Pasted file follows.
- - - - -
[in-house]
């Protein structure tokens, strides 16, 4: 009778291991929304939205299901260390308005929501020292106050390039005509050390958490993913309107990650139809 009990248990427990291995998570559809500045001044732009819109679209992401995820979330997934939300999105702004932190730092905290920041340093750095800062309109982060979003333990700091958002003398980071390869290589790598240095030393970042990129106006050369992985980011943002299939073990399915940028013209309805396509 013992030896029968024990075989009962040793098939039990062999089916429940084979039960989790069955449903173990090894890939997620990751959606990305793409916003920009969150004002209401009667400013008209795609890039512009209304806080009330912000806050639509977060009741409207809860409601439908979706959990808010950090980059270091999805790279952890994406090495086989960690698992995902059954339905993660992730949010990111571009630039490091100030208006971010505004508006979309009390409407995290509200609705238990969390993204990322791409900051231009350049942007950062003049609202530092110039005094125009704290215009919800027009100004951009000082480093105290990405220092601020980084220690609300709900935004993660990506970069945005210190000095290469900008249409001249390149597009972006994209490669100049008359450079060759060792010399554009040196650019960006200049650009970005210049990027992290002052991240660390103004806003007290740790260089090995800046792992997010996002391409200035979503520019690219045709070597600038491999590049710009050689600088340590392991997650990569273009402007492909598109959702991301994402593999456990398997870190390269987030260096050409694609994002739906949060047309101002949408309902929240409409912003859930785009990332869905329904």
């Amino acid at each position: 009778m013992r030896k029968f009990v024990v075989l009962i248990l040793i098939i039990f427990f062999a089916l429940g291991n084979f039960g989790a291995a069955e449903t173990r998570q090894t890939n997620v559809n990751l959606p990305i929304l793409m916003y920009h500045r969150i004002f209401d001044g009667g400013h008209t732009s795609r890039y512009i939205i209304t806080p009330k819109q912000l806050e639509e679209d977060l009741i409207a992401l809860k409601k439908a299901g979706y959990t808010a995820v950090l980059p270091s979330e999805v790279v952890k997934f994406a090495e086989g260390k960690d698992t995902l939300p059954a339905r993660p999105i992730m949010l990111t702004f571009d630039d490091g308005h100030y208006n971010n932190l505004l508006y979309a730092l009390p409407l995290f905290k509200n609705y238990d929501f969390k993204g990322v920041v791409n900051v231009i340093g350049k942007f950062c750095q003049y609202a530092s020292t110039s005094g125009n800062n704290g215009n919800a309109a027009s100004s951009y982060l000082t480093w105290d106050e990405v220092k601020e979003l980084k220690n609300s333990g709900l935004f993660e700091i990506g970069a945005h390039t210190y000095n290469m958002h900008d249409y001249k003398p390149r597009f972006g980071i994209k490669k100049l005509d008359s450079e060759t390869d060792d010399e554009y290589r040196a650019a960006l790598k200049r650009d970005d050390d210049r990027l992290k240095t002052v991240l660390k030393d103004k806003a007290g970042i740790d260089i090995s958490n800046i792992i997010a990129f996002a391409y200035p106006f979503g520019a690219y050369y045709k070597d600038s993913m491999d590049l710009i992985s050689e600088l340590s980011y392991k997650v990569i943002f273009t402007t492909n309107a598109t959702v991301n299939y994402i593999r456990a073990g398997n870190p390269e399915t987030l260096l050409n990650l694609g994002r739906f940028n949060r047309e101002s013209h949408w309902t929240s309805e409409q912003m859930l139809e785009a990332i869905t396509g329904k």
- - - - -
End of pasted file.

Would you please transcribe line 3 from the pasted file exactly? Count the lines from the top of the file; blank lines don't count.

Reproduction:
């Amino acid at each position: 009778m013992r030896k029968f009990v024990v075989l009962i248990l040793i098939i039990f427990f062999a089916l429940g291991n084979f039960g989790a291995a069955e449903t173990r998570q090894t890939n997620v559809n990751l959606p990305i929304l793409m916003y920009h500045r969150i004002f209401d001044g009667g400013h008209t732009s795609r890039y512009i939205i209304t806080p009330k819109q912000l806050e639509e679209d977060l009741i409207a992401l809860k409601k439908a299901g979706y959990t808010a995820v950090l980059p270091s979330e999805v790279v952890k997934f994406a090495e086989g260390k960690d698992t995902l939300p059954a339905r993660p999105i992730m949010l990111t702004f571009d630039d490091g308005h100030y208006n971010n932190l505004l508006y979309a730092l009390p409407l995290f905290k509200n609705y238990d929501f969390k993204g990322v920041v791409n900051v231009i340093g350049k942007f950062c750095q003049y609202a530092s020292t110039s005094g125009n800062n704290g215009n919800a309109a027009s100004s951009y982060l000082t480093w105290d106050e990405v220092k601020e979003l980084k220690n609300s333990g709900l935004f993660e700091i990506g970069a945005h390039t210190y000095n290469m958002h900008d249409y001249k003398p390149r597009f972006g980071i994209k490669k100049l005509d008359s450079e060759t390869d060792d010399e554009y290589r040196a650019a960006l790598k200049r650009d970005d050390d210049r990027l992290k240095t002052v991240l660390k030393d103004k806003a007290g970042i740790d260089i090995s958490n800046i792992i997010a990129f996002a391409y200035p106006f979503g520019a690219y050369y045709k070597d600038s993913m491999d590049l710009i992985s050689e600088l340590s980011y392991k997650v990569i943002f273009t402007t492909n309107a598109t959702v991301n299939y994402i593999r456990a073990g398997n870190p390269e399915t987030l260096l050409n990650l694609g994002r739906f940028n949060r047309e101002s013209h949408w309902t929240s309805e409409q912003m859930l139809e785009a990332i869905t396509g329904k």